I don't think the proposal will reduce the parking 'problem' significantly. If residents can live with the parking in the early morning / evening which they cause and won't go away with the proposed system then it seems perverse to penalise a few students parking on the public road during the day. It sort of feels that some people want the roads to be 'private' and more upmarket. If implemented the proposal will just move any students to other nearby roads.

For the record we don't park on the road but visitors need to do so. We used to live in Osbaldwick so do have experience of UoY student parking.


If the scheme is implemented I will probably buy a permit (perhaps that is what the Council wants - cash cow) and park one vehicle on the road permanently so a visitor can park on the drive and I don't have to use the online system to book a visitor in and risk making a mistake which results in them getting a £70 or £50 fine. This will not improve the parking situation! The lack of a physical /visual permit for residents / visitors is a very negative aspect of the recent change to an online system.

·        I moved out of York centre for many reasons but one of them was a residents scheme. I have 2 cars and my wife and I are both teachers and our schools are not possible to get to by public transport.

I have one driveway space but I cannot put another one because of a tree in front of the house. The lack of consideration during holidays not term time for people is not fair.

Furthermore, I don’t feel it is fair for the people in the flats who are in similar situations to us. I not the responses and see that in bursary court where the large houses are with double driveways and more are voting for the scheme. I was the one against!

I would rather give my drive to a student during the drive than have this. How about working together rather than against each other.

·        Whilst I appreciate the efforts of my fellow residents in relation to this scheme and can understand why some people might have strong feelings in favour of the scheme, I don't feel the proposal is fair outcome for everyone on the estate and in my opinion this is reflected in the results of the consultation, you kindly provided.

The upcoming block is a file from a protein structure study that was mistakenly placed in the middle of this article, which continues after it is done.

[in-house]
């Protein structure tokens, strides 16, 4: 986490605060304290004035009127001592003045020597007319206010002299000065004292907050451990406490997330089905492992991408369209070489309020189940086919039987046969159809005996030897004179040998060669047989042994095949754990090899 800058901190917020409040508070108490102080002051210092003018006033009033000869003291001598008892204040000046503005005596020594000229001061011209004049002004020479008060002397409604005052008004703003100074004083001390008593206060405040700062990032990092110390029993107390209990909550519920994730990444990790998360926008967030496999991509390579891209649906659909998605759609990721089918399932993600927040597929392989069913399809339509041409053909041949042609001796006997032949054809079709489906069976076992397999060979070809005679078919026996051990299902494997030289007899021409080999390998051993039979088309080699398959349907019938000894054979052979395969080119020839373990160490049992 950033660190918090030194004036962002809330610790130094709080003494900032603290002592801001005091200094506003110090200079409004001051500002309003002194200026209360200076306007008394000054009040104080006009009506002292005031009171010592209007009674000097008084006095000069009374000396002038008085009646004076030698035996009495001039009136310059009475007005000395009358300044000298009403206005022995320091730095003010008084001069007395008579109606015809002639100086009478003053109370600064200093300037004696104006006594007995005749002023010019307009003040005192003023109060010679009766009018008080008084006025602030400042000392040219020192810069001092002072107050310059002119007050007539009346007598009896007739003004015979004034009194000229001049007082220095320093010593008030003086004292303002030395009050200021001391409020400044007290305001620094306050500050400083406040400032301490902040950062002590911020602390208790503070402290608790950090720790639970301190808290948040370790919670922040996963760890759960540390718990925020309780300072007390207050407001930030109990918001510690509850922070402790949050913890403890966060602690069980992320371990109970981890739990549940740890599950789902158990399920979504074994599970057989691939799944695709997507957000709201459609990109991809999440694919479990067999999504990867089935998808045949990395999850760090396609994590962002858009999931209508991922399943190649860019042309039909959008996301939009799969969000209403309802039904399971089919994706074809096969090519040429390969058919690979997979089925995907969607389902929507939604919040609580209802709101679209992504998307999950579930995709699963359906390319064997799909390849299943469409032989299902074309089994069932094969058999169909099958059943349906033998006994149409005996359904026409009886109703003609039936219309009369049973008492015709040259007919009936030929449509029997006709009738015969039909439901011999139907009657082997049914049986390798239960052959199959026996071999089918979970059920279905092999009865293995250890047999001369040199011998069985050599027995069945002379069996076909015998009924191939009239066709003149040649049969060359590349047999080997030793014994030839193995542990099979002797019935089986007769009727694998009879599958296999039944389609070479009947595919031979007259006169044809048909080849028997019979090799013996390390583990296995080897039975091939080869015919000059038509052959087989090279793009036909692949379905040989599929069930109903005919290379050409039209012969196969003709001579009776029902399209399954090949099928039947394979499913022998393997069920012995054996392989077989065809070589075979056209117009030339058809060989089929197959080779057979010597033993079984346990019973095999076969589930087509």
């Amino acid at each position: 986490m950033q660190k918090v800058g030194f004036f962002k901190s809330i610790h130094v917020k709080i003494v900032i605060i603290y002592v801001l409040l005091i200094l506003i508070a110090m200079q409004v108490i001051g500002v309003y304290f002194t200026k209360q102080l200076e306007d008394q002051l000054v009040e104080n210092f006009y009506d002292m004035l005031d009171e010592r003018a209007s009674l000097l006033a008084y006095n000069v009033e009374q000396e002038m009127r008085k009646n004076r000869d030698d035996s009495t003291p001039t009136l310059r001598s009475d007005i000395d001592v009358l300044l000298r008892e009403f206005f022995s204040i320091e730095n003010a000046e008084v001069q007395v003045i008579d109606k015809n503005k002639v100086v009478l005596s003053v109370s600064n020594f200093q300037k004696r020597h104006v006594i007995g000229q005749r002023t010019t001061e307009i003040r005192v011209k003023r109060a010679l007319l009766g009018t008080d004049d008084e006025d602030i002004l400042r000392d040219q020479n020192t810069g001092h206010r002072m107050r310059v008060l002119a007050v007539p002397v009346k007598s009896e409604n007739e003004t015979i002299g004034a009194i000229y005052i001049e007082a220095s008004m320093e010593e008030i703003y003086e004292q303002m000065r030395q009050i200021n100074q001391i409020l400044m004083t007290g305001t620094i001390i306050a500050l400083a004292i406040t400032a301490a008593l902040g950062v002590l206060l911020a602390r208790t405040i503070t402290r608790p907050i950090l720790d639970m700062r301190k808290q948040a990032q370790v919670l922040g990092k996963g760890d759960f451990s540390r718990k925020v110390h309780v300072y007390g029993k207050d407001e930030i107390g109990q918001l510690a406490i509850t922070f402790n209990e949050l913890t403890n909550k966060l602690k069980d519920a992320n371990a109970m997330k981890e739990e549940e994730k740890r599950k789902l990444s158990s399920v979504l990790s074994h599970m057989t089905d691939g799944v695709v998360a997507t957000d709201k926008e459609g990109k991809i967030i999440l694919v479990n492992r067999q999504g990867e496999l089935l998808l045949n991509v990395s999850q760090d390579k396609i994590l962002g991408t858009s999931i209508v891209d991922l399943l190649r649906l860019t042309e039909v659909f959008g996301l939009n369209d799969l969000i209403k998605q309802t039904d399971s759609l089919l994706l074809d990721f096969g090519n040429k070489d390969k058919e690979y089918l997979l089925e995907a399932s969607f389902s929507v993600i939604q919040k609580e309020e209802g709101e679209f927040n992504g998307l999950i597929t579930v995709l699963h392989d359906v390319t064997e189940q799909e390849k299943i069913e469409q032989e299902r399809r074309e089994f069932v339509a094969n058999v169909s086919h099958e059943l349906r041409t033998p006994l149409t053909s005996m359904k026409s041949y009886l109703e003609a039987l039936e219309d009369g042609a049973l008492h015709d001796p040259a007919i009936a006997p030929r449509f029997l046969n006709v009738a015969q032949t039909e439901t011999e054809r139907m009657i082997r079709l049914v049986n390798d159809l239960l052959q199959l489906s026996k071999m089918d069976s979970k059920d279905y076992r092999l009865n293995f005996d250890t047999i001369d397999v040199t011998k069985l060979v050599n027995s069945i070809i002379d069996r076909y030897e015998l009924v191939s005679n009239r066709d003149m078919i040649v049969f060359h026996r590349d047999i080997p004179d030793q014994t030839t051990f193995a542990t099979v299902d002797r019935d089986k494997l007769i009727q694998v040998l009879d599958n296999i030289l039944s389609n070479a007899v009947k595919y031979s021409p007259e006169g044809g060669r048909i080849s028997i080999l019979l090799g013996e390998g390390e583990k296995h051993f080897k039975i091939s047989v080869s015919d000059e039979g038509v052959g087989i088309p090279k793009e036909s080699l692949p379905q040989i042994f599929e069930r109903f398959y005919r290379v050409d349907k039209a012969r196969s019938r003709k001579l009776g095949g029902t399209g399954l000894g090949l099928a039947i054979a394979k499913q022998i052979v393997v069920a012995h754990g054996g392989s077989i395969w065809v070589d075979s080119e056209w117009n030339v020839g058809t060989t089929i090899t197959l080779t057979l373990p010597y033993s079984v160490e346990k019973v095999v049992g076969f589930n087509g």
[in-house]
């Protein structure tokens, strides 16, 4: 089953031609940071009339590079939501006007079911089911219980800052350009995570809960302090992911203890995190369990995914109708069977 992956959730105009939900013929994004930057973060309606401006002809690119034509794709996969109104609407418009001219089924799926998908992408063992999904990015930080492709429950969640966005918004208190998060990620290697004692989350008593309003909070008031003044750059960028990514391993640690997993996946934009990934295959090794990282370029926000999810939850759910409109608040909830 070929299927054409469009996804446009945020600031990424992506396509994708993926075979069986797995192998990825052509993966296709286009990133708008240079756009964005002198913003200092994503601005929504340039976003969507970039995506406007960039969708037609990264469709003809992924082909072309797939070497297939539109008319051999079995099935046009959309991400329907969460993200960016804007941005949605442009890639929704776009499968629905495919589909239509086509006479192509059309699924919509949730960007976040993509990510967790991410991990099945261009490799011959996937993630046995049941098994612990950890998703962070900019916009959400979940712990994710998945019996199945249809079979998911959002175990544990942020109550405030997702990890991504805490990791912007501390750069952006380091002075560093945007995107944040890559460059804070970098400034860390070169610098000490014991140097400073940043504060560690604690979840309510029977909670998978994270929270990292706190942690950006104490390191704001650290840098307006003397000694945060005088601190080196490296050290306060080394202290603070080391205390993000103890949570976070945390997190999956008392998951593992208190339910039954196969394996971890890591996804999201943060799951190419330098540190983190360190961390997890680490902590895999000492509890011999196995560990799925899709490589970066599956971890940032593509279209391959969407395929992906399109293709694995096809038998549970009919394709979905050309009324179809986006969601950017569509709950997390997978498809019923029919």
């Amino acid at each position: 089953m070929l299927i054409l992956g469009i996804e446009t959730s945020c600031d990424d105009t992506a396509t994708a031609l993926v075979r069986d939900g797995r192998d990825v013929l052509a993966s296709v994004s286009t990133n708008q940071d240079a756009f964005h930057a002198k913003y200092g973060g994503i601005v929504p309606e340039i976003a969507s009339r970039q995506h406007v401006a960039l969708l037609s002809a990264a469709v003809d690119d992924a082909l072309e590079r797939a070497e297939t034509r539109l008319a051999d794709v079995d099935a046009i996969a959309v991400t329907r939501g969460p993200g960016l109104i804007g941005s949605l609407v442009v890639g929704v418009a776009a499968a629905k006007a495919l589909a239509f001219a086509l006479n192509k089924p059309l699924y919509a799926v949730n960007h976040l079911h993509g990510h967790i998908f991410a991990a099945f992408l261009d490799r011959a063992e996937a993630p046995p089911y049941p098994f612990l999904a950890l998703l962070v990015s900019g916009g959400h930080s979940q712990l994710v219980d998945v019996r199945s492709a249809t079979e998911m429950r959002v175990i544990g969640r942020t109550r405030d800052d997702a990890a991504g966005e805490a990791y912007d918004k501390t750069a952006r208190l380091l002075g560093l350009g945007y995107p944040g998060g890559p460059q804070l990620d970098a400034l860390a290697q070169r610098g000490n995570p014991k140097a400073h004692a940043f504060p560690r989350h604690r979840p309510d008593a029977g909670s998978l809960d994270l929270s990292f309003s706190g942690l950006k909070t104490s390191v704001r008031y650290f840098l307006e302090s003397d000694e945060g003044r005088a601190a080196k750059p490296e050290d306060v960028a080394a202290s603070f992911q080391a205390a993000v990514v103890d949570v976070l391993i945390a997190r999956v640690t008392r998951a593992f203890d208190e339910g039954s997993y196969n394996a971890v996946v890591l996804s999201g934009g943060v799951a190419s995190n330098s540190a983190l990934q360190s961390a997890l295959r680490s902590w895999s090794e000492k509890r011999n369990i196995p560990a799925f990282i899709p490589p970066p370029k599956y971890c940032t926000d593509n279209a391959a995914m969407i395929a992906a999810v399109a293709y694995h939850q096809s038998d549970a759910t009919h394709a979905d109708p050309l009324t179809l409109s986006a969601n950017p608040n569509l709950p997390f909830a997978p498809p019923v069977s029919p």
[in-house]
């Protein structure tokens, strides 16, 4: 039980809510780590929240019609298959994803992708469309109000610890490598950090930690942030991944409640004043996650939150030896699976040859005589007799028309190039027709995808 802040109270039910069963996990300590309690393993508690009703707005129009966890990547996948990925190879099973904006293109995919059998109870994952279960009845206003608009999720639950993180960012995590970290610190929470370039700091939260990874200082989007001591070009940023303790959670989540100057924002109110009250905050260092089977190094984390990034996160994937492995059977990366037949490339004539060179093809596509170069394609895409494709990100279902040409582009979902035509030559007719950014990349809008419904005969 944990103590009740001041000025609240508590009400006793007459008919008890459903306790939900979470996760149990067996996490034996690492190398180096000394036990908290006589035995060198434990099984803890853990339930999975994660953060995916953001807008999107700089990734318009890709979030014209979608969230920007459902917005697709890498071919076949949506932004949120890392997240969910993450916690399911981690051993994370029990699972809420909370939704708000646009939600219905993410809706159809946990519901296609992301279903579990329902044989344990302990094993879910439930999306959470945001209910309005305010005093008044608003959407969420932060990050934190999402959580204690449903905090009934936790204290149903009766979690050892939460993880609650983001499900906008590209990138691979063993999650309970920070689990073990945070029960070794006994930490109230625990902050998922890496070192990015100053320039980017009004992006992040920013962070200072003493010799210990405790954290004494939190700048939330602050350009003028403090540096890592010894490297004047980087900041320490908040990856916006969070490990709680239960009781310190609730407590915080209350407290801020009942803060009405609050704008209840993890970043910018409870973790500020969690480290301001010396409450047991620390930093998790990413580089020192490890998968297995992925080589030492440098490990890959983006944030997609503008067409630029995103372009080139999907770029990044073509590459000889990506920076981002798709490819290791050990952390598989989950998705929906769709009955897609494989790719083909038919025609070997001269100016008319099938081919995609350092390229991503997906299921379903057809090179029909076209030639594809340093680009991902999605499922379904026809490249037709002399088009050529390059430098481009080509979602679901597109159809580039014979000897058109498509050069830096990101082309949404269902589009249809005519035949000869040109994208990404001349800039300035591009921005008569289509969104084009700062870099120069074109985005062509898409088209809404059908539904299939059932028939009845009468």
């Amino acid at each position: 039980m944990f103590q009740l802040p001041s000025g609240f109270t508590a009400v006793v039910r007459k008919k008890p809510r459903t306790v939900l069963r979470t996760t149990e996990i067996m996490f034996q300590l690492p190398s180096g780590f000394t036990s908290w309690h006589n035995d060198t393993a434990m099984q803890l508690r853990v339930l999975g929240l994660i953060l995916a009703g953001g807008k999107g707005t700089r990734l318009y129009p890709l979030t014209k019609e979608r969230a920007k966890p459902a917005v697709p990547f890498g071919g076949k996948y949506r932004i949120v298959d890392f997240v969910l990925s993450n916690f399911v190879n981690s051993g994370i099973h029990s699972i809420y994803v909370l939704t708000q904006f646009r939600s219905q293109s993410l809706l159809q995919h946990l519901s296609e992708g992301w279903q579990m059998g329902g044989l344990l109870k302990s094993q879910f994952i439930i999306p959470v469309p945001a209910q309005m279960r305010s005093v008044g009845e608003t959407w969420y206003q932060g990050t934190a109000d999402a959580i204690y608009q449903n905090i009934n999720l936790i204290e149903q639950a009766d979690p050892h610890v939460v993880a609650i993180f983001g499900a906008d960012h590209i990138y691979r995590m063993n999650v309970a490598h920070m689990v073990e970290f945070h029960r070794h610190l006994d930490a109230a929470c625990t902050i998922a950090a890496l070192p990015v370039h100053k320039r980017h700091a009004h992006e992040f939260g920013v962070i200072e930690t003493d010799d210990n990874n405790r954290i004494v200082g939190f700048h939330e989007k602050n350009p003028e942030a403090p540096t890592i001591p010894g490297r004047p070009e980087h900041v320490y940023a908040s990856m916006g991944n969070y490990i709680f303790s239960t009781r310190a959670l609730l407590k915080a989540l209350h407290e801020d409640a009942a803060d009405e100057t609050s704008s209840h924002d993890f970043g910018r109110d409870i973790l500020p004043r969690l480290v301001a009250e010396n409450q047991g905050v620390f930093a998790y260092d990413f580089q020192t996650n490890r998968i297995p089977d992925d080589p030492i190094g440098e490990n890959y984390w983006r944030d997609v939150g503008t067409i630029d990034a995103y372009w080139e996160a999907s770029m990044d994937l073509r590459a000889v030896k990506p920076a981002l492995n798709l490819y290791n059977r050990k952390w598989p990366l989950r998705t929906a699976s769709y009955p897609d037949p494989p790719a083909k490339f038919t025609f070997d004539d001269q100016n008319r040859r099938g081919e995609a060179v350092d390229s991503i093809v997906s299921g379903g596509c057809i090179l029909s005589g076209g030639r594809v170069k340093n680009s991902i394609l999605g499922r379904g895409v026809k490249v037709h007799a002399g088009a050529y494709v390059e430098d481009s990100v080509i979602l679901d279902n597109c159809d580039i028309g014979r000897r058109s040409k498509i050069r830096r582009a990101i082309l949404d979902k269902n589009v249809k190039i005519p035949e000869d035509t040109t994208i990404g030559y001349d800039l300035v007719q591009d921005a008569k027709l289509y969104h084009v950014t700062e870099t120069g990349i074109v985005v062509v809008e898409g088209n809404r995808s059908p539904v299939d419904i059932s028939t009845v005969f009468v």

Whilst across the entire estate 71% where in favour on the scheme. I’d like to make the following points regard the results:

1. The total response of 156 was from a possible representation of 359 and therefore the total returned representation was just 43%.

2. Those streets which were especially in favour of the scheme (70% or more for in favour) made up 67% of the returned representation, but only 52% of the overall possible representation. This in my view suggests a particular localised bias of opinion, that should be considered.

3. 29% of those who responded clearly have an objection to the scheme which I’d argue suggests the issues for which the scheme is designed to address, can’t be seen in general opinion to be causing significant inconvenience to residents overall.

4. The street with the highest percentage returned representation were actually against the scheme.

It would seem to me, that the introduction of the scheme would result, in the residents of the estate are being charged for what are some sporadic occurrences of bad parking through the day of 'non-residents'.

I feel the charges for the permit are unjust to give me, as a resident of the estate, the freedom to park on the road, and those adjoining, where we live, for 5 hours of the day, for 5 days a week.

We are a two-car household, but only have off road parking for one car. It would be very rare that both cars are at the property between the hours of 10am and 3pm (the hours the permit would cover), yet I’d have to buy two permits for the freedom to park on the estate roads through the week at any time, ie, not be limited for parking between the hours of 10am and 3pm.